Marilyn Hopkins '70 (Nursing)

Hopkins at forefront in health education

Marilyn Hopkins
It takes a good leader to recognize the potential in other leaders. Marilyn Hopkins, dean emeritus of the College of Health and Human Services at Sac State and current provost and COO at Touro University’s Mare Island, Calif. campus, says good mentoring is what took her from nursing student to college administrator.

“I credit the push I got from wise mentors to continue to move on to the next step,” Hopkins says.

After earning her degree at Sac State, Hopkins was hired for the then-new, and now closed, American River Hospital, where she worked in intensive care—a new discipline at the time. It was there she made her first climb up the career ladder as the result of an inadvertent “rookie” mistake.

“To show you how naive I was, I went on the interview and took the job not knowing which shift I was working—it was the 11 (p.m.) to 7 (a.m.),” Hopkins says. “But it’s amazing how fast you progress when no one is around. You have to do things for yourself. I was the head nurse on the shift within nine months.”

After two years she moved on to Kaiser Hospital where she specialized in intensive care and pulmonary care. She also got her first taste of nursing education.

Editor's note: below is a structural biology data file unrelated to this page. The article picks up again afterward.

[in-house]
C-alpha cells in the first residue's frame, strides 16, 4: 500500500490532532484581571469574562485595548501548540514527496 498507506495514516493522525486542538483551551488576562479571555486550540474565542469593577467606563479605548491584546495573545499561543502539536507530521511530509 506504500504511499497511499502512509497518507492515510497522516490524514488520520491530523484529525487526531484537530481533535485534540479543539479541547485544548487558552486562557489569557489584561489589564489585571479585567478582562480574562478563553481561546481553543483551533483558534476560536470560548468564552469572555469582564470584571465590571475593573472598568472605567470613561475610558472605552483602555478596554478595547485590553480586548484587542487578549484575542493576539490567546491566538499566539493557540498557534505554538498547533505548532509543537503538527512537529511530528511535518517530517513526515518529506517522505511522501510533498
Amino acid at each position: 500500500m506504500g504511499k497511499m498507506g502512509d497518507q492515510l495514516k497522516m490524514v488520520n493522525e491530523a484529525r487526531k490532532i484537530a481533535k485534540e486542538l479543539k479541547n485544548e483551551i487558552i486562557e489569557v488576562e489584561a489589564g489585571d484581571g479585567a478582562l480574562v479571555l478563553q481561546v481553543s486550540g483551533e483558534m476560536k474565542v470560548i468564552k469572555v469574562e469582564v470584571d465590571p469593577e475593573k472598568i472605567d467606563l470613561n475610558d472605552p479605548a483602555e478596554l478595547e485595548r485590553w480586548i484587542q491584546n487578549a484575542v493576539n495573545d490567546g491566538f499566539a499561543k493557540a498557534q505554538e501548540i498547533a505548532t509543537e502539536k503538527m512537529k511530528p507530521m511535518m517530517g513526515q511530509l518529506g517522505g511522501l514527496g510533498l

“Nursing students would rotate through, and I was asked if I would consider working with students,” she says. “After I did that for a while I was asked ‘have you ever thought of teaching?’ And I decided to give it a try.”

Hopkins started teaching part time at Sac State while working full time at Kaiser and after a while she was asked to join the University full time. But that required an advanced degree, so she enrolled at UC San Francisco where she earned a master’s degree and then a doctorate.

While Hopkins says the advanced degrees were a sign of her commitment to stay in the profession, she notes that she never thought she’d become an administrator. But after a sabbatical, where she worked on multimedia methods for online and distance learning, she saw a posting for an associate dean for the College of Health and Human Services.

“I thought, ‘That sounds like me,’” she says, and in a matter of days she was a candidate for the position. Still, she didn’t consider herself an administrator, in spite of her time as a nurse manager, an associate dean and as the chair of several campus committees. Nevertheless, when the opening for dean of the College came up in 2000 she applied, landed the job and served in the position until arriving at Touro last year.

Hopkins attributes her success to the people she’s worked with over the years. “I’ve had good mentoring all along,” she says, crediting her dean and the Sac State presidents she worked under for encouraging her to complete management training programs at Harvard University and Bryn Mawr College.

“It showed me I could move to a higher level, Hopkins says.

She describes her current role as provost and chief operating officer at Touro as “perfect for me.” Touro offers programs in osteopathic medicine, pharmacy and health sciences and is looking at developing a nursing program.

“As dean I had kind of moved away from healthcare. I’m coming back to my roots in health care and education,” she says.

The COO part of her title is also allowing her to work on facilities planning for the college to build on land it has acquired.

This article was originally published in the Fall 2010 edition of Torchlight.